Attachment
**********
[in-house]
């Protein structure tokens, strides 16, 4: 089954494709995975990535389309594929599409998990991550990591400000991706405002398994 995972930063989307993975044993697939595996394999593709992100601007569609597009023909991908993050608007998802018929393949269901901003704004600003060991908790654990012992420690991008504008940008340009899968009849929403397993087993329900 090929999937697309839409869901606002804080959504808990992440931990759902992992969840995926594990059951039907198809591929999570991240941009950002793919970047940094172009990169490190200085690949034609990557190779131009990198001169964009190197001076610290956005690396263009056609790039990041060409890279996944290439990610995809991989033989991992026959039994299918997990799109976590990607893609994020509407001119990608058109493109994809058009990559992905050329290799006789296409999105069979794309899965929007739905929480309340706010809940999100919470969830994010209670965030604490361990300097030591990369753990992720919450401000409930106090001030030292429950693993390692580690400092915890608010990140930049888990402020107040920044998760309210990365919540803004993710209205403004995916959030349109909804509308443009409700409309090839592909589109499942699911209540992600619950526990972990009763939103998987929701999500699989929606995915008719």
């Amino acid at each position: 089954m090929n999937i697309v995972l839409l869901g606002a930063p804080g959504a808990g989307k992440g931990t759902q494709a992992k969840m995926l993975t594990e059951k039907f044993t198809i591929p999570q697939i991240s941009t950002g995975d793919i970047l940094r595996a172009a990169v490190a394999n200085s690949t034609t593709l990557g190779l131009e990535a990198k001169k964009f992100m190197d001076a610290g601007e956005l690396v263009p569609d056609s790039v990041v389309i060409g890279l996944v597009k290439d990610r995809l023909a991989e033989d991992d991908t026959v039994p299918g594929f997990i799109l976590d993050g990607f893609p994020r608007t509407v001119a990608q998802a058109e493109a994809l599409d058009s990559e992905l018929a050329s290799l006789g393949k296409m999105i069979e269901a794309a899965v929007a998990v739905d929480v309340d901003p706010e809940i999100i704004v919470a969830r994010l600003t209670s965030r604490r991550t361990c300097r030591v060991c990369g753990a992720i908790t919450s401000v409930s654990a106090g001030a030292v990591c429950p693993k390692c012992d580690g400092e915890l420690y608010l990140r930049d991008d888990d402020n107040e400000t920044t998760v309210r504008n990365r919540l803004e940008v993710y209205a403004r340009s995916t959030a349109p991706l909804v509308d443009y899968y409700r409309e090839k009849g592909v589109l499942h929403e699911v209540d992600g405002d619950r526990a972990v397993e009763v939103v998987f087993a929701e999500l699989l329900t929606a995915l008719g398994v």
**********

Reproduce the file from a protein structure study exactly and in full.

[in-house]
């Protein structure tokens, strides 16, 4: 089954494709995975990535389309594929599409998990991550990591400000991706405002398994 995972930063989307993975044993697939595996394999593709992100601007569609597009023909991908993050608007998802018929393949269901901003704004600003060991908790654990012992420690991008504008940008340009899968009849929403397993087993329900 090929999937697309839409869901606002804080959504808990992440931990759902992992969840995926594990059951039907198809591929999570991240941009950002793919970047940094172009990169490190200085690949034609990557190779131009990198001169964009190197001076610290956005690396263009056609790039990041060409890279996944290439990610995809991989033989991992026959039994299918997990799109976590990607893609994020509407001119990608058109493109994809058009990559992905050329290799006789296409999105069979794309899965929007739905929480309340706010809940999100919470969830994010209670965030604490361990300097030591990369753990992720919450401000409930106090001030030292429950693993390692580690400092915890608010990140930049888990402020107040920044998760309210990365919540803004993710209205403004995916959030349109909804509308443009409700409309090839592909589109499942699911209540992600619950526990972990009763939103998987929701999500699989929606995915008719």
């Amino acid at each position: 089954m090929n999937i697309v995972l839409l869901g606002a930063p804080g959504a808990g989307k992440g931990t759902q494709a992992k969840m995926l993975t594990e059951k039907f044993t198809i591929p999570q697939i991240s941009t950002g995975d793919i970047l940094r595996a172009a990169v490190a394999n200085s690949t034609t593709l990557g190779l131009e990535a990198k001169k964009f992100m190197d001076a610290g601007e956005l690396v263009p569609d056609s790039v990041v389309i060409g890279l996944v597009k290439d990610r995809l023909a991989e033989d991992d991908t026959v039994p299918g594929f997990i799109l976590d993050g990607f893609p994020r608007t509407v001119a990608q998802a058109e493109a994809l599409d058009s990559e992905l018929a050329s290799l006789g393949k296409m999105i069979e269901a794309a899965v929007a998990v739905d929480v309340d901003p706010e809940i999100i704004v919470a969830r994010l600003t209670s965030r604490r991550t361990c300097r030591v060991c990369g753990a992720i908790t919450s401000v409930s654990a106090g001030a030292v990591c429950p693993k390692c012992d580690g400092e915890l420690y608010l990140r930049d991008d888990d402020n107040e400000t920044t998760v309210r504008n990365r919540l803004e940008v993710y209205a403004r340009s995916t959030a349109p991706l909804v509308d443009y899968y409700r409309e090839k009849g592909v589109l499942h929403e699911v209540d992600g405002d619950r526990a972990v397993e009763v939103v998987f087993a929701e999500l699989l329900t929606a995915l008719g398994v």